A small illegal mining operation on the planet Kerenza has been violently attacked by the mega corporation Beitech. Our hero Kady, having just broken up with her boyfriend Ezra, watches her world explode. Her transition from survivor, to refuge to conscripted reluctant hero moves at the speed of light. As the last shuttle bay doors close, the beitech battleship Lincoln pursues the small fleet of survivors aboard the freighter Copernicus, science ship Hypatia and their crippled saviour, the battle carrier Alexander. There can be no survivors to report this take-over. Plague virus, psychopathic A.I, a battle cruiser on the hunt smashes us with detail. This is a ride that will not let you go. 

Dare I say, Illuminae is so much more than a science fiction book, it is an art installation. Beitech's crimes against Kerenza are catalogued through hacked emails, medical and classified military reports, sensor arrays, and diagnostics of battlecarrier Alexander's corrupt A.I., AIDEN. Nothing seemingly new, as SF has been doing this technique of world-building since the 60s but the sheer audacity to publish a SF story with the soul of EE. Cummings is bold. Holding Illuminae in your hands, having to turn the pages upside down to read battle text, you feel immersed more effectively than tradition paragraphs. Sheepishly, my first wayward thought as I opened its illustrative pages was it wasn't my thing - dialogue heavy this had to be a pseudo attempt at science fiction. Thankfully, the plot is a grabber. The initial design began to fade to quickly becoming an increasing important element to the dramatics of the book. I prefer my science fiction served up one way: prose. How wrong I was. 

2018 began with a work of art, how exciting this year is turning out to be. 

16 November 2017

Global Warming Made Good: A Review of New York 2140, Kim Stanley Robinson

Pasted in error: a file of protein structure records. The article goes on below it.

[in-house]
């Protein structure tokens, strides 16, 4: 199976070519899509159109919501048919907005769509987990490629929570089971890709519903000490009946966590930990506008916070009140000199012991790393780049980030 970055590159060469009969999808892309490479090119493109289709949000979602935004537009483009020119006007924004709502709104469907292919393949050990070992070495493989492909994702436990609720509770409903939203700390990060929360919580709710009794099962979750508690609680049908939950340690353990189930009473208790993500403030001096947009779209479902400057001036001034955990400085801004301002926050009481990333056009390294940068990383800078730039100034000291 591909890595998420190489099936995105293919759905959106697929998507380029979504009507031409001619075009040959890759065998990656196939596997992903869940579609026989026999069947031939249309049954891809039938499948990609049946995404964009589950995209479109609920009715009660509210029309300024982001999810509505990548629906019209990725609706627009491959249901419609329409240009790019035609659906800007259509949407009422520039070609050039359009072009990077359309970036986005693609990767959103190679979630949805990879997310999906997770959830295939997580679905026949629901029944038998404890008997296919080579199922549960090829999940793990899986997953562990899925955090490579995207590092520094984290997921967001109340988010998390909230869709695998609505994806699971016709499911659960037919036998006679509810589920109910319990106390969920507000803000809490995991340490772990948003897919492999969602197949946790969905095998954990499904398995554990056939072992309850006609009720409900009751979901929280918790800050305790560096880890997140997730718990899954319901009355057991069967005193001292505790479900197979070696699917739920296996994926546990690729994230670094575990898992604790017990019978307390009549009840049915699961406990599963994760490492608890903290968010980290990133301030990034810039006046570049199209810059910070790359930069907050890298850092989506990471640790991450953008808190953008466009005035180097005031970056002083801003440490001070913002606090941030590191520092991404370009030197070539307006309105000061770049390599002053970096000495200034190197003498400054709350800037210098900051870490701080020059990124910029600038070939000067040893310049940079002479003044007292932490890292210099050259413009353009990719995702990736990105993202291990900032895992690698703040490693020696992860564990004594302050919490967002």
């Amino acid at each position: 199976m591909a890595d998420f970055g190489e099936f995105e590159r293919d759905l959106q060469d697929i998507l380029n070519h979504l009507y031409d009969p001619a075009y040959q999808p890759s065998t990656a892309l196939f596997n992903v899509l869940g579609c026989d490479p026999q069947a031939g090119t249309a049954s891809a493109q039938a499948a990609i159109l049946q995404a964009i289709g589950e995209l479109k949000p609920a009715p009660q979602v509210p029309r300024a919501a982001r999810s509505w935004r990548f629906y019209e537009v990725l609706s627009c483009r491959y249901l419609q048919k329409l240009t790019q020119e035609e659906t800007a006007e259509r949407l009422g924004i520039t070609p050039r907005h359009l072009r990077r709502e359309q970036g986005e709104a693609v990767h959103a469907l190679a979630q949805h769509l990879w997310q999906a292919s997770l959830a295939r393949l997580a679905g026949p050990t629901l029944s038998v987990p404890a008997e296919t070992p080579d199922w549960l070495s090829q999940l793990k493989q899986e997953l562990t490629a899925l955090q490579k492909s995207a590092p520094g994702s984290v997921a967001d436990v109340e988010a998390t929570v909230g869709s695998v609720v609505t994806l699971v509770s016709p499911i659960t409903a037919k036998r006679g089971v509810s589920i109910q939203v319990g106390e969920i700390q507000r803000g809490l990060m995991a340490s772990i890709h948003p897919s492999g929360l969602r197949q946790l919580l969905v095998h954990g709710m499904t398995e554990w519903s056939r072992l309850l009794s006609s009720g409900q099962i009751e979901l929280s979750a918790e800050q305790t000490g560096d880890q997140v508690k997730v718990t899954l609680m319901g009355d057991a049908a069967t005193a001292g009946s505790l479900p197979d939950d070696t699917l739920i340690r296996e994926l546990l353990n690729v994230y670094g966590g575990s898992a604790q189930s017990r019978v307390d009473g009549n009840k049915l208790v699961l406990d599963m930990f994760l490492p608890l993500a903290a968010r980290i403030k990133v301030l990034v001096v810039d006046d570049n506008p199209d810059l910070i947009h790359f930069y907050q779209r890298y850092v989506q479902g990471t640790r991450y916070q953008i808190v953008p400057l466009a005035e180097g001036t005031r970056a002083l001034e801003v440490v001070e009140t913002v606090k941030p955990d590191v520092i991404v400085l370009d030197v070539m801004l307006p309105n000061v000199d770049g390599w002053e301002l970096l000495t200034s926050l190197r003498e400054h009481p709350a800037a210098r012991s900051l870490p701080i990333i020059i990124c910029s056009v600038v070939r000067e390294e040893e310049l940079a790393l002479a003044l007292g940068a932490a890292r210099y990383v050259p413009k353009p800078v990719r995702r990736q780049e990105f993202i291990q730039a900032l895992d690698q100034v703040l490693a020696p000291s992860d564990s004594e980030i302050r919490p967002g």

Trundling down the street, ineffectively bundled for the sharp Arctic wind that has stolen my city's breath, I am returning a book. Kim Stanley Robinson's ecologically new future behemoth, New York 2140 made a satisfying boom as I dropped it at the library counter. Nary an eyebrow rose, even though the thunk reverberated through the quiet space, ending an intense reading relationship that had enclosed me for nearly two full weeks. Surely a bookmark was in order, some small acknowledgement of my commitment to lugging this beast to the play park, the bath, and the karate dojo. Nothing though, not even a hi-five, it was all so anti-climatic that my time spent felt somewhat lost, never wasted but definitely ill defined.

Global Warming has fulfilled its ultimate destiny, ice caps have melted, and sea levels have risen resulting in two confirmed pulses of global mass destruction. Every species is in crisis - humans ever adaptable have created new waterproofing technology to hold the waters at bay, for now. New York has been baptized Super Venice - an island, existence precariously determinant upon the tides. Lower Manhattan has sunk, streets and avenues now canals with Upper Manhattan home to the ultra-rich, safe behind newly constructed towers that rise ever higher. The 1% continues to flourish all the while the globe strains to find placement in this flooded world.  

Is this science fiction, near future dystopian or a love-letter to New York? New York 2140 is Kim Stanley Robinson's first truly character driven novel. A world-builder, Robinson weaves words to assimilate an atmosphere that few in science fiction properly master. An image from his 2312 novel of Mercury's expansive city, Terminator revolving on tracks around the planet, keeping just shy of the coming deadly sunrise, lives deep in my imagination. The best of generational space odyssey has Aurora top of my list. 

I have always loved Robinson's plot lines, hated his characters. Red Mars, the book that brought SF infamy to his door, sits forlornly on a side-table because my annoyance for the protagonist cannot surpass my general curiosity. Can world building sustain a novel or novels as with Kim Stanley Robinson's catalogue of work? 

New York 2140 worked as an entertaining read because the city became the star. Without the highly developed backdrop, the human elements of the story would lie flat, despite me liking everyone. It is more a question of time relevance. In recent years, the Canadian city I call home experience stretches of snowless winter months, cool summers, and unseasonably hot autumns. Global warming is not my future it is my present. Reading a novel so close to my reality unsettled my complicity. Good science fiction should be unnerving, a talisman of the times, even a beacon for what may come. I internally debate whether New York 2140 is simply an okay book wrapped in glitzy gift wrap or something greater, something ever more complex. 

I am a Kim Stanley Robinson fan, convoluted, but none the less, a fan. His books are remembered years later, a metric that many a book I read fails to accomplish. New York 2140 is easily readable, and undeniably relatable whether you like it, is something I am curious to discover.